Norm Macdonald, Beloved Comedian, Has Died

Norm Macdonald has died, leaving behind a legacy of laughter.

By Michileen Martin | Published

This article is more than 2 years old

norm macdonald

The entertainment world is in mourning today for the loss of one of its funniest comics. Comedian, actor, and talk show host Norm Macdonald has died today from cancer at the age of 61.

Deadline reports that Norm Macdonald’s close friend Lori Jo Hoekstra was with the comedian when he died. She said Macdonald worked hard to keep his diagnosis a secret for nine years because he didn’t want his audience’s view of him obscured by cancer. Hoekstra said “He was most proud of his comedy,” and it was that comedy for which he wanted to be remembered.

Norm Macdonald’s earliest claim to fame was his spot on the weekly late night institution Saturday Night Live. Macdonald was an SNL cast member between 1993 and 1998, and while he offered some hilarious impersonations — most famously his take on actor Burt Reynolds during the show’s infamous send ups of Celebrity Jeopardy — he was best known as one of the funniest SNL comics to ever take on the role of Weekend Update anchor.

norm macdonald

Norm Macdonald was replaced at the Weekend Update desk by Colin Quinn. Even now, decades later, fans credit Macdonald’s dismissal with merciless jokes he made about the O.J. Simpson trial. For example, while the jury was deliberating, Macdonald quipped, “They must now decide whether to free him or get all their heads cut off.” Don Ohlmeyer, president of NBC’s West Coast division, was both the man who made the decision to remove Macdonald and reportedly a good friend of O.J. Simpson’s.

Norm Macdonald was never one to shy away from controversial humor and it’s somehow fitting that his passing now reflects one of his darker, hilarious bits. Search the comic’s name right now and you will find plenty of tweets and stories referring to his nine year “battle with cancer.” In response to the news of his passing, writer David Gardner tweeted a quote from Macdonald’s own stand-up, recorded in 2011, in which the comic expressed confusion at the practice of referring to someone’s death as the result of a “battle” with the illness.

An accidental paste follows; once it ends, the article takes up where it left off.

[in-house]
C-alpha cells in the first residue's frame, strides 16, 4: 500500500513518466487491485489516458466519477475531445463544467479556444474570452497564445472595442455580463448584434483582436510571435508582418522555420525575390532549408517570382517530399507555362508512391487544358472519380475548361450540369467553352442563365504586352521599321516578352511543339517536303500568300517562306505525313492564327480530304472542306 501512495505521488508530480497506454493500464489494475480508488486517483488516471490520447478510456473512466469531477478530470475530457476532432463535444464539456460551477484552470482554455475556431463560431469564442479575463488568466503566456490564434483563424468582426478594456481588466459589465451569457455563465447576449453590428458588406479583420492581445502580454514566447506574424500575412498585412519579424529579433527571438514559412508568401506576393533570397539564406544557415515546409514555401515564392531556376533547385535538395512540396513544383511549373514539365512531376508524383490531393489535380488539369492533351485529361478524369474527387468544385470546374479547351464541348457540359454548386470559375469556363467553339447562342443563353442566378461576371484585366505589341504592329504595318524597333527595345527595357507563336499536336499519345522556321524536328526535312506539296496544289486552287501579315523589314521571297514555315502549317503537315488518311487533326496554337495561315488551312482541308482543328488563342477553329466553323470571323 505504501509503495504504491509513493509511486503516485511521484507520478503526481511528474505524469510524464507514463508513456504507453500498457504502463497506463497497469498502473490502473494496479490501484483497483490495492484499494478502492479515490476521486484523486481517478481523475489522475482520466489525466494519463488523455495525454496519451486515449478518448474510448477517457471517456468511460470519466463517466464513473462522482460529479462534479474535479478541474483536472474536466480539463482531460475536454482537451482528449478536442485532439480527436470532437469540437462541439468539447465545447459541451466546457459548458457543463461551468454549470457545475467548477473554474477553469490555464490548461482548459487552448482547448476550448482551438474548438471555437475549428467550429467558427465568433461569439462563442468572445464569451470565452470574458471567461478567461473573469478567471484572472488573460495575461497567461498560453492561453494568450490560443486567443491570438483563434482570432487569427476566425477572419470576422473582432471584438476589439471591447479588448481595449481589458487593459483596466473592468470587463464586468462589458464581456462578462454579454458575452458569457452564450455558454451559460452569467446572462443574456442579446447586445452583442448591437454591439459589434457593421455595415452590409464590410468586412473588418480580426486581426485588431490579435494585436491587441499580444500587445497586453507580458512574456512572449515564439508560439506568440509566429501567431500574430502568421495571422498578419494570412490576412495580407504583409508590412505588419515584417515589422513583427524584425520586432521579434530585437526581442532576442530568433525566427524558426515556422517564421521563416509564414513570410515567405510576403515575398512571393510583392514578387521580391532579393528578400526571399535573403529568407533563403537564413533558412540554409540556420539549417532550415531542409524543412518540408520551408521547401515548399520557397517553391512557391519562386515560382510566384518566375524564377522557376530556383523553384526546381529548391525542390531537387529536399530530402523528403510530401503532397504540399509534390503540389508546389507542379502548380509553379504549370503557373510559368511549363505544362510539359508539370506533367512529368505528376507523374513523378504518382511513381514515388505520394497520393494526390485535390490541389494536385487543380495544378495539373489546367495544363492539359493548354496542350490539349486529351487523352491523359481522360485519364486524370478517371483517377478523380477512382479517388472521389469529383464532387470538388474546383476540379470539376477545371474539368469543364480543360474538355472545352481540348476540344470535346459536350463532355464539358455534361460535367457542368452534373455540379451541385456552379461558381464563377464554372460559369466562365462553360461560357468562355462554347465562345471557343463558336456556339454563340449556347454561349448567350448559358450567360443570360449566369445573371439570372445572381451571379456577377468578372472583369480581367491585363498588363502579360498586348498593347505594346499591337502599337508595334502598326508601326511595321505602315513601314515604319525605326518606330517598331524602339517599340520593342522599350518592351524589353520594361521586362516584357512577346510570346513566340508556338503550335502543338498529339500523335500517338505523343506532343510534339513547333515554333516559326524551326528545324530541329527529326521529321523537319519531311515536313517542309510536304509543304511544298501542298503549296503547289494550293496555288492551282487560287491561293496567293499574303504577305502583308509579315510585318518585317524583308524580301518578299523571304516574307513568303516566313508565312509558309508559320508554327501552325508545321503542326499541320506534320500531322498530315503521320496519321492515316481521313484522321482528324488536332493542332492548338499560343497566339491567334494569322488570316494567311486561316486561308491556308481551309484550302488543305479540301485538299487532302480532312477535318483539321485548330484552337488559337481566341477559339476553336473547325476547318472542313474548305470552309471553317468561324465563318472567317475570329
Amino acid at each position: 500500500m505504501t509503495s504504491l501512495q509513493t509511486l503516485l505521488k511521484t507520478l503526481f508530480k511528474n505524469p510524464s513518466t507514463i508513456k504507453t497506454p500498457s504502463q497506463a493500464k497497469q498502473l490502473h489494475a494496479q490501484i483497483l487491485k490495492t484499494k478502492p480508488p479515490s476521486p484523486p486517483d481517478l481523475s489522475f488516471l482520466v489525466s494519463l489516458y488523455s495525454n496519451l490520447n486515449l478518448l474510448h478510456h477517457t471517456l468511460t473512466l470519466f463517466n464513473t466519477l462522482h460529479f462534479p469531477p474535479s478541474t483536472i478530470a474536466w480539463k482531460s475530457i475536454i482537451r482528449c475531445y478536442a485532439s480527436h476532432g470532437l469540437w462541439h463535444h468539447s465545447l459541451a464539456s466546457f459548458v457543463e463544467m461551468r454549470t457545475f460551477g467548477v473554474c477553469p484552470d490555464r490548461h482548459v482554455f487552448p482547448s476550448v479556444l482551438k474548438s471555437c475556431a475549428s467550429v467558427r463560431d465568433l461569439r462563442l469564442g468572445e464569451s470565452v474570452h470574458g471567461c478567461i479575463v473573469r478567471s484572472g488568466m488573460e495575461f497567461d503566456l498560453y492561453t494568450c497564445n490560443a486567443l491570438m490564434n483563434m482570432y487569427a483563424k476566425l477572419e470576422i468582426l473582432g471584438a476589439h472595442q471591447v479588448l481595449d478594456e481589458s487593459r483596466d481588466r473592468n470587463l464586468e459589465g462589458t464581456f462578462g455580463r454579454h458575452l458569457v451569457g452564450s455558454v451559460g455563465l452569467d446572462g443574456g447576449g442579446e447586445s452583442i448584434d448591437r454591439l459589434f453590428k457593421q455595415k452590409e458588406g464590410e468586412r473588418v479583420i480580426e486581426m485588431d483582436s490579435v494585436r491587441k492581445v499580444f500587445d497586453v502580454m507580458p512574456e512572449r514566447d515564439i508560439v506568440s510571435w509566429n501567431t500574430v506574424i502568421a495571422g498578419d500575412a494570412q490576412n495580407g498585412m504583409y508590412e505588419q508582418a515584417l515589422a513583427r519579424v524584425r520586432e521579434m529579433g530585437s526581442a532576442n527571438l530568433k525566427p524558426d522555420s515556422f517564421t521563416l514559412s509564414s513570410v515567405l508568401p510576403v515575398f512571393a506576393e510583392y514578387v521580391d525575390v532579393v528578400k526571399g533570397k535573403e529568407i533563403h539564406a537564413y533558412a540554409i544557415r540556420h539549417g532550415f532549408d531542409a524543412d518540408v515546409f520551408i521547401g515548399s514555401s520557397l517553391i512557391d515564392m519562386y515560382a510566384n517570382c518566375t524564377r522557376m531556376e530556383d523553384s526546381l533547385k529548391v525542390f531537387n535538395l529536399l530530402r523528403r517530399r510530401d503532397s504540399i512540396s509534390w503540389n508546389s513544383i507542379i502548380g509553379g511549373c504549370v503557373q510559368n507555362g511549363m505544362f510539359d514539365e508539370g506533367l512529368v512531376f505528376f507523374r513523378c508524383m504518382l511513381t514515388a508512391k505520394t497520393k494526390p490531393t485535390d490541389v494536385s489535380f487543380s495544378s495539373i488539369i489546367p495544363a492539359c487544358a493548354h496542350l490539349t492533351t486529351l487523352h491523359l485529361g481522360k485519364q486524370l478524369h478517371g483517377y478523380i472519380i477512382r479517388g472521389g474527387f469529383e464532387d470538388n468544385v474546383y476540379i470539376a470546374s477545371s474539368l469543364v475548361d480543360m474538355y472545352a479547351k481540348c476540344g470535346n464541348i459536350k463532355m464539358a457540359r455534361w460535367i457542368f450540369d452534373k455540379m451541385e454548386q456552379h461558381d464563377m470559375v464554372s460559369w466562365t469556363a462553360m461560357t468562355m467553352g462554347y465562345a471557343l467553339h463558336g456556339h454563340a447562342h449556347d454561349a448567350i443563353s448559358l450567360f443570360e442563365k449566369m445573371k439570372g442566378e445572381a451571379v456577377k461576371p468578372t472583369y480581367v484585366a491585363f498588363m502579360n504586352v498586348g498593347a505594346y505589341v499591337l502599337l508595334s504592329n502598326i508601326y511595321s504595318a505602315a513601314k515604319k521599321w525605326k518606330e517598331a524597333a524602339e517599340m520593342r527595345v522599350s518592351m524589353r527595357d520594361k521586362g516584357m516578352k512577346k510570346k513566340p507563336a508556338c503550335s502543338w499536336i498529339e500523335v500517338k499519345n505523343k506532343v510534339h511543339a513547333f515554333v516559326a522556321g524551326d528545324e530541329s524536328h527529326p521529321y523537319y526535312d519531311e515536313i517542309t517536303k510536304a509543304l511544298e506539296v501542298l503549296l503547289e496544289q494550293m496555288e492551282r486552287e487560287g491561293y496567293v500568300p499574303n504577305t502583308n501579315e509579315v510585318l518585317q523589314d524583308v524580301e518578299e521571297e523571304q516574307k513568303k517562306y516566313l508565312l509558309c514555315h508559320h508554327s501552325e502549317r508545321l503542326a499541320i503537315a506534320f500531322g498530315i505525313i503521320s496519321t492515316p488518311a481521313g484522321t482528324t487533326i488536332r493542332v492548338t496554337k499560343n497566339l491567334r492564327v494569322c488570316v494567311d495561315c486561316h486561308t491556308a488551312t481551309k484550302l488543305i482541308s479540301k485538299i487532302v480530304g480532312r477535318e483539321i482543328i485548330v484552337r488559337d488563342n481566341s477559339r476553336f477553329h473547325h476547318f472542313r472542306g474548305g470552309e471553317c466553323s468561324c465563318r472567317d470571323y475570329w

Gardner is hardly the only person to take to social media in the wake of Norm Macdonald’s passing. Scores of celebrities, particularly Macdonald’s colleagues in comedy went to Twitter to express their sadness and admiration, including Seth Rogen, who copped to riding the late comedian’s coattails.

As Rogen noted, Norm Macdonald was one of the best late night guests out there, particularly when he stopped by to visit Late Night with Conan O’Brien. Deadline remembered Macdonald bringing O’Brien and Andy Richter to tears, and according to his tweet, O’Brien remembers it pretty well too.

Another comedian known for dealing with darker comedy, Anthony Jeselnik, posted a tribute to Norm Macdonald that was brief, but no less accurate for its brevity.

Before most knew who he was, Norm Macdonald was a Star Search contestant in 1990. He landed his first comedy writing job penning jokes for another popular Weekend Update anchor on The Dennis Miller Show. He followed that up by writing for the original run of the hit sitcom Roseanne between 1992 and 1993.

Norm Macdonald was listed as one of the comedians performing in the upcoming New York Comedy Festival in November. We’re certain he’ll be as missed there as he is missed everywhere today.